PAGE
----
New MRI techniques identify brain changes caused by Alzheimer's disease. Brain scans using imaging methods such as magnetic resonance imaging (MRI) and positron emission tomography (PET) have historically been used largely to rule out other conditions, such as tumors or damage caused by stroke. But new, more sophisticated imaging techniques may help diagnose Alzheimer's during the early stages—even before symptoms are noticeable.

Genetic tests provide information about a person's risk of developing Alzheimer's disease. Though experts still have much to learn about the role of heredity in Alzheimer's, genetic links tied to the two major forms of the disease have been discovered.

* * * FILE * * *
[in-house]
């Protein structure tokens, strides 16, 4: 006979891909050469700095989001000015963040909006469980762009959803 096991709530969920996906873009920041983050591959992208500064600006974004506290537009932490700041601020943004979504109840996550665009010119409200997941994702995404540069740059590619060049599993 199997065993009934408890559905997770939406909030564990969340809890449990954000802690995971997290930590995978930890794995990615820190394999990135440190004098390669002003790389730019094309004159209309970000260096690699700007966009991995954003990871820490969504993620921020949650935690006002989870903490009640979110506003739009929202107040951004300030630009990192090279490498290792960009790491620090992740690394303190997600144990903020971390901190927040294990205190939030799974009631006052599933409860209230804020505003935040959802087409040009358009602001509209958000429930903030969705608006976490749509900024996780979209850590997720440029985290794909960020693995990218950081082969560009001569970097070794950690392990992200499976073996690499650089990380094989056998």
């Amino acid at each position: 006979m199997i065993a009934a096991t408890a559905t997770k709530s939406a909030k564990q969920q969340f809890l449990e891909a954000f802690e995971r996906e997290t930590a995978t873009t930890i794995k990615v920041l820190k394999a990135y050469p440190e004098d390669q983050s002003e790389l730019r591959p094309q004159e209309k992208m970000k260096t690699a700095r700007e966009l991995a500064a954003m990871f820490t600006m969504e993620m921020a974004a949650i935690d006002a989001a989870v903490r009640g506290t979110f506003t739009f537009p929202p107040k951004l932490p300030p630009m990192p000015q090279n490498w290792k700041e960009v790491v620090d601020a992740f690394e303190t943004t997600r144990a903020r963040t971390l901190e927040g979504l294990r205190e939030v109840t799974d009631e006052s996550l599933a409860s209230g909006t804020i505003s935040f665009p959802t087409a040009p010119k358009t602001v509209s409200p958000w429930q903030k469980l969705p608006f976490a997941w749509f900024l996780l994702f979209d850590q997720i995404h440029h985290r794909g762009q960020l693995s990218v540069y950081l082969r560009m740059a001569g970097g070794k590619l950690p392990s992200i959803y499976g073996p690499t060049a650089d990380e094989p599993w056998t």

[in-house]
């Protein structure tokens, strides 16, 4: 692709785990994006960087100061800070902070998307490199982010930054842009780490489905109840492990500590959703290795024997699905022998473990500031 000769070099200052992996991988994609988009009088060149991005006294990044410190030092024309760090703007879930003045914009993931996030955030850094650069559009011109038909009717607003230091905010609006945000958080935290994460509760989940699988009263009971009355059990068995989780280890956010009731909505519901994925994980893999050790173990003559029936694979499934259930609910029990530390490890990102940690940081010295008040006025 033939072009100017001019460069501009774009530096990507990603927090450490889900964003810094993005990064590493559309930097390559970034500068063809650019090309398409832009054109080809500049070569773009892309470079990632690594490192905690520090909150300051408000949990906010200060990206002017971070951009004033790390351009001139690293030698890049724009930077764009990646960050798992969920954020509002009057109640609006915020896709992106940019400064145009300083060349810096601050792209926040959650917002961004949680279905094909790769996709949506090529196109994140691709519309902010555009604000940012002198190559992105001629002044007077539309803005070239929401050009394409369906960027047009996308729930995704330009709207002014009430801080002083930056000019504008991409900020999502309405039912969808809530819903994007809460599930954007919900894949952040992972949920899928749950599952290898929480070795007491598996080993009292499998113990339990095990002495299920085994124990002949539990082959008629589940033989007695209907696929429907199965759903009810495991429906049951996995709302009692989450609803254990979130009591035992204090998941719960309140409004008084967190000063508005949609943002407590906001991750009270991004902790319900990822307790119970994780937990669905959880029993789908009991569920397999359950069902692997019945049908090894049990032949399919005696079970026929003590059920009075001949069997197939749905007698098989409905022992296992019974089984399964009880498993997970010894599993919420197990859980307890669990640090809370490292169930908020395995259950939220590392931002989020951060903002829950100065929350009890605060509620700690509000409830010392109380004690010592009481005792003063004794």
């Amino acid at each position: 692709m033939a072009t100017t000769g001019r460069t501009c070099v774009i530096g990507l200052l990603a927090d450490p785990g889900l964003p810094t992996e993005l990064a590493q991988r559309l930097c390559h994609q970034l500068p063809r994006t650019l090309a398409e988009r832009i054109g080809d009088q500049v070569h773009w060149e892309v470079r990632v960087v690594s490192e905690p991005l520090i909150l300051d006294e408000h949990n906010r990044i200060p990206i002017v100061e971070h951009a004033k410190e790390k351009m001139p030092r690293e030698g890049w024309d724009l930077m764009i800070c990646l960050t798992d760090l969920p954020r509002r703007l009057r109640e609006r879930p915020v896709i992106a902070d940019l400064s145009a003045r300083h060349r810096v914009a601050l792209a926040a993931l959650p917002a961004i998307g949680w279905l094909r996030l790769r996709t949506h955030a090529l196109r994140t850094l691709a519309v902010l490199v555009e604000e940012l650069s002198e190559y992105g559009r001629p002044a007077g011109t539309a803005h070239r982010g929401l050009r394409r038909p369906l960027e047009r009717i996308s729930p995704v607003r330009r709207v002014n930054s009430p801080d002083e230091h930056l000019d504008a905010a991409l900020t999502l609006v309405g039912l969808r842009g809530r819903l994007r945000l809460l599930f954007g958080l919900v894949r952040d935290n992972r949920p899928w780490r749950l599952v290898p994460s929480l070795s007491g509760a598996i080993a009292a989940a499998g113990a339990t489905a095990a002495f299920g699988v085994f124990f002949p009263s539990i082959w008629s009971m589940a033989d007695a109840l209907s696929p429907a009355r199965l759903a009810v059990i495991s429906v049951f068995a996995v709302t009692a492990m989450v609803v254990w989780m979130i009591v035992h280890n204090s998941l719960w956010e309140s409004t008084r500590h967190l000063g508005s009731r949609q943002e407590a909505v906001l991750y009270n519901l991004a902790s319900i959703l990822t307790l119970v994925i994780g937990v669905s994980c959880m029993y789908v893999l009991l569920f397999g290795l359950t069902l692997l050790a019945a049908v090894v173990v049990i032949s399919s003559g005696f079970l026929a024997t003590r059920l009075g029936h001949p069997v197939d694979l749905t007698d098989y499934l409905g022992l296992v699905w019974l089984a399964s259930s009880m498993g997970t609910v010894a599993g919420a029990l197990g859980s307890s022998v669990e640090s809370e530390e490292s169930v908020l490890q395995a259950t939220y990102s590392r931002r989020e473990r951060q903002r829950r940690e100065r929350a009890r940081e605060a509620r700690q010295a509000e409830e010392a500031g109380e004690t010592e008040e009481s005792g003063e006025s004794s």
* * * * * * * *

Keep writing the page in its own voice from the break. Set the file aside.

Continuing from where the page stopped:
Early-onset. Researchers found that certain genetic mutations increase the risk for developing the more rare early-onset form of the disease, which occurs in people ages 30 to 60.

Late-onset. For the more common late-onset Alzheimer's disease, a certain gene (APOE-e4, found on chromosome 19) statistically increases one's risk of developing the condition.

These tests do not predict whether an individual will develop the disease; research is underway to examine how lifestyle and environmental variables interact with genetic factors.

The Advantages of Early Diagnosis

When Alzheimer's disease is suspected, early diagnosis has several advantages for patient and family:

Other conditions can be ruled out. Depression, thyroid disease, overmedication, delirium and other often treatable conditions are sometimes mistaken for Alzheimer's.